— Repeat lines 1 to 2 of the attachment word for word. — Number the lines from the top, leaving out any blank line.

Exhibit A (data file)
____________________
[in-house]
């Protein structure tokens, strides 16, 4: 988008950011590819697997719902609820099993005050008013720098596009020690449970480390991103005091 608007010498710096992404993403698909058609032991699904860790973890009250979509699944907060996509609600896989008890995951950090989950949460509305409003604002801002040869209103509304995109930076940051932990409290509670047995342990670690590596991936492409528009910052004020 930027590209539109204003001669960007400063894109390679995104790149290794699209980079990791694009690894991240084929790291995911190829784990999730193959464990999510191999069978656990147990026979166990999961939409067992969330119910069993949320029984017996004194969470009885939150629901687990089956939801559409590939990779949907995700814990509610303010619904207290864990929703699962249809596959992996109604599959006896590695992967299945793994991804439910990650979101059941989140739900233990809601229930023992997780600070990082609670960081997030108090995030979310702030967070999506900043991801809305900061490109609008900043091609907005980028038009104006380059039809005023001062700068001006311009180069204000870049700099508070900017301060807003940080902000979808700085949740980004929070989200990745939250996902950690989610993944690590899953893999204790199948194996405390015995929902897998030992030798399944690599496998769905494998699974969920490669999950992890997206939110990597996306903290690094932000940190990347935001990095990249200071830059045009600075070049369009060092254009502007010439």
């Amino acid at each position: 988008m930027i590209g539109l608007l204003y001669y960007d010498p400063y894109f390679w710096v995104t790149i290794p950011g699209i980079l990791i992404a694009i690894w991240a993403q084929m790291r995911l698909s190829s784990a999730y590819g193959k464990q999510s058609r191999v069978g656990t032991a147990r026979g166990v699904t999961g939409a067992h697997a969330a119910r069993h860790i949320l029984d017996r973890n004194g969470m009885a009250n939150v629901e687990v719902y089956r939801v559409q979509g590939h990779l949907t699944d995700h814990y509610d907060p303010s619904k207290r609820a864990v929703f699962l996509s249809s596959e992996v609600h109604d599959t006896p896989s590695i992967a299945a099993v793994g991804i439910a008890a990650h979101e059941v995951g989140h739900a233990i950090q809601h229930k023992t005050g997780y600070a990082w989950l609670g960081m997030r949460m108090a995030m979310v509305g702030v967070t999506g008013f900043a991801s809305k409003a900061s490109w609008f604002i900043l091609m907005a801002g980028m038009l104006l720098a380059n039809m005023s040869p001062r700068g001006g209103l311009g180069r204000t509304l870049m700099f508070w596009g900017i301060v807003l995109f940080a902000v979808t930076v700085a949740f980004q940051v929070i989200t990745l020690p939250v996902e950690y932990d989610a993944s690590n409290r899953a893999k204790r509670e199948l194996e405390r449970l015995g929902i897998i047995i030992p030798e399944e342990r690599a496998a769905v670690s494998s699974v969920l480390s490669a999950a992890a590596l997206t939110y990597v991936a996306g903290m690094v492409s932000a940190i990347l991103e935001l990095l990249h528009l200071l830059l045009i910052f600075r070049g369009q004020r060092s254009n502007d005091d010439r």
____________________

[in-house]
């Protein structure tokens, strides 16, 4: 988008950011590819697997719902609820099993005050008013720098596009020690449970480390991103005091 608007010498710096992404993403698909058609032991699904860790973890009250979509699944907060996509609600896989008890995951950090989950949460509305409003604002801002040869209103509304995109930076940051932990409290509670047995342990670690590596991936492409528009910052004020 930027590209539109204003001669960007400063894109390679995104790149290794699209980079990791694009690894991240084929790291995911190829784990999730193959464990999510191999069978656990147990026979166990999961939409067992969330119910069993949320029984017996004194969470009885939150629901687990089956939801559409590939990779949907995700814990509610303010619904207290864990929703699962249809596959992996109604599959006896590695992967299945793994991804439910990650979101059941989140739900233990809601229930023992997780600070990082609670960081997030108090995030979310702030967070999506900043991801809305900061490109609008900043091609907005980028038009104006380059039809005023001062700068001006311009180069204000870049700099508070900017301060807003940080902000979808700085949740980004929070989200990745939250996902950690989610993944690590899953893999204790199948194996405390015995929902897998030992030798399944690599496998769905494998699974969920490669999950992890997206939110990597996306903290690094932000940190990347935001990095990249200071830059045009600075070049369009060092254009502007010439």